The name of this curry, which is also spelled matsaman or musman, indicates its Muslim origin. In Thailand, it is often made with beef. Do not overcook the potato or it will make the dish mushy. Use either a russet potato or, for firmer texture, a white potato. Mussaman curry paste is sold in Thai and Asian markets; its flavor is milder than that of many curry pastes, more Indian in character than hot and spicy Thai.

2 tablespoons mussaman curry paste

1/2 (14-ounce) can coconut milk

2 pounds boneless chicken, cut into 2-inch chunks

2 tablespoons fish sauce


1 tablespoon sugar

1 large potato, peeled and cut into 6 chunks, cooked separately

Combine curry paste and coconut milk in saucepan. Bring to boil. Add chicken, cover and simmer until done, about 40 minutes. Stir in fish sauce and sugar. When ready to serve, add cooked potato and heat.

Makes 4 servings.

Each serving contains about:

323 calories; 569 mg sodium; 92 mg cholesterol; 22 grams fat; 8 grams carbohydrates; 22 grams protein; 0.20 gram fiber.

Ground Chicken Dip (NAM PRIK ONG)

In Chiangmai, Nam Prik Ong might be made with ground pork. Chao Krung’s version substitutes chicken.


2 tomatoes, chopped

3 dried red California chiles, stems and seeds removed

1/2 red onion, cut in chunks

1 clove garlic

2 to 3 teaspoons tomato paste

1/2 teaspoon Thai shrimp paste

3 tablespoons oil

1/2 pound ground chicken

1 1/2 tablespoons fish sauce

2 teaspoons sugar

1/4 teaspoon hot chile powder, or more to taste

1/4 teaspoon salt

Easy Sticky Rice, optional

Assorted raw vegetables (cucumber cabbage wedges, cauliflower florets, green beans, Thai eggplant, carrot strips), optional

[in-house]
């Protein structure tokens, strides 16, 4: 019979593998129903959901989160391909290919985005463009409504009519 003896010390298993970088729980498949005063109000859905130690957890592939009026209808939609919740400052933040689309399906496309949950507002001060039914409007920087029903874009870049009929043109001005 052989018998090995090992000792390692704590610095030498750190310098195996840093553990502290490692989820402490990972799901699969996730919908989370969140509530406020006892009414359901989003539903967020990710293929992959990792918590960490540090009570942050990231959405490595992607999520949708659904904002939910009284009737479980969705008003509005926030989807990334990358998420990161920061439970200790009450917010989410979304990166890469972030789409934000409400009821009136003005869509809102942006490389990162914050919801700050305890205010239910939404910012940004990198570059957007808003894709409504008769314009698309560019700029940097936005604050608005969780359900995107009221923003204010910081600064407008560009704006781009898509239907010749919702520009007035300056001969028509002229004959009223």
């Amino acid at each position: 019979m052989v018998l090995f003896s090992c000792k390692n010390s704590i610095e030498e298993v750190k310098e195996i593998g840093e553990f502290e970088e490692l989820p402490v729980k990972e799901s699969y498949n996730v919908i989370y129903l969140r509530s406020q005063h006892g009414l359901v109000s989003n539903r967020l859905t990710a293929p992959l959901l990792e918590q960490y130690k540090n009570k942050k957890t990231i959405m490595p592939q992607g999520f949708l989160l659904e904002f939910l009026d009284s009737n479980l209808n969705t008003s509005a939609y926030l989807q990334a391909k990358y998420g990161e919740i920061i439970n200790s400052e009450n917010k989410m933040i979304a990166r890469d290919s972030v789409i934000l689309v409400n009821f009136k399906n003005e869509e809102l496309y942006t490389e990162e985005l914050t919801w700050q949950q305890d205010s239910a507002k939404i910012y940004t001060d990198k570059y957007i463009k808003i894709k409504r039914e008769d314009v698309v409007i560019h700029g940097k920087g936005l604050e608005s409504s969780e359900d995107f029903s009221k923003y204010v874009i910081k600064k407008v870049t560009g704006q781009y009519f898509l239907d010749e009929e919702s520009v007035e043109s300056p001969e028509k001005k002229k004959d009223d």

Combine tomatoes, chiles, onion, garlic, tomato paste and shrimp paste in sheet of foil. Fold to close securely. Roast over burner until aromatic but not burned, about 3 minutes. Grind roasted ingredients in food processor.

Heat wok. When hot, add oil, then add chicken and ground ingredients. Cook and stir until chicken is cooked and oil emerges, about 5 minutes. Add fish sauce, sugar, chile powder and salt; stir to mix well.

Turn into serving bowl. Accompany with Sticky Rice and assorted raw vegetables.

Makes about 2 cups.

Each tablespoon, without Sticky Rice and vegetable garnish, contains about:

22 calories; 56 mg sodium; 4 mg cholesterol; 2 grams fat; 1 gram carbohydrates; 1 gram protein; 0.11 gram fiber.

Chicken Larb (LARB KAI)

1 pound ground chicken


1/2 red onion, chopped

2 tablespoons sliced green onion

3 tablespoons fish sauce

3 tablespoons lime juice

2 teaspoons ground roasted rice

1/2 teaspoon sugar

1/2 teaspoon ground dry red chile

2 double kaffir lime leaves, finely shredded

1 tablespoon chopped cilantro

Easy Sticky Rice, optional

Assorted raw vegetables (cucumber cabbage wedges, cauliflower florets, green beans, Thai eggplant, carrot strips), optional

To make the ground roasted rice called for, roast long-grain rice in a dry skillet over medium heat until golden. Cool, then grind in a spice grinder or blender.

Place chicken in saucepan and add water to cover. Bring to boil, then reduce heat and simmer until chicken is cooked through, 7 to 10 minutes, turning to cook evenly.

Drain chicken and turn into bowl. Add red onion, green onion, fish sauce, lime juice, roasted rice, sugar, ground chile and lime leaves. Mix well. Top with cilantro. Serve with Sticky Rice and assorted raw vegetables.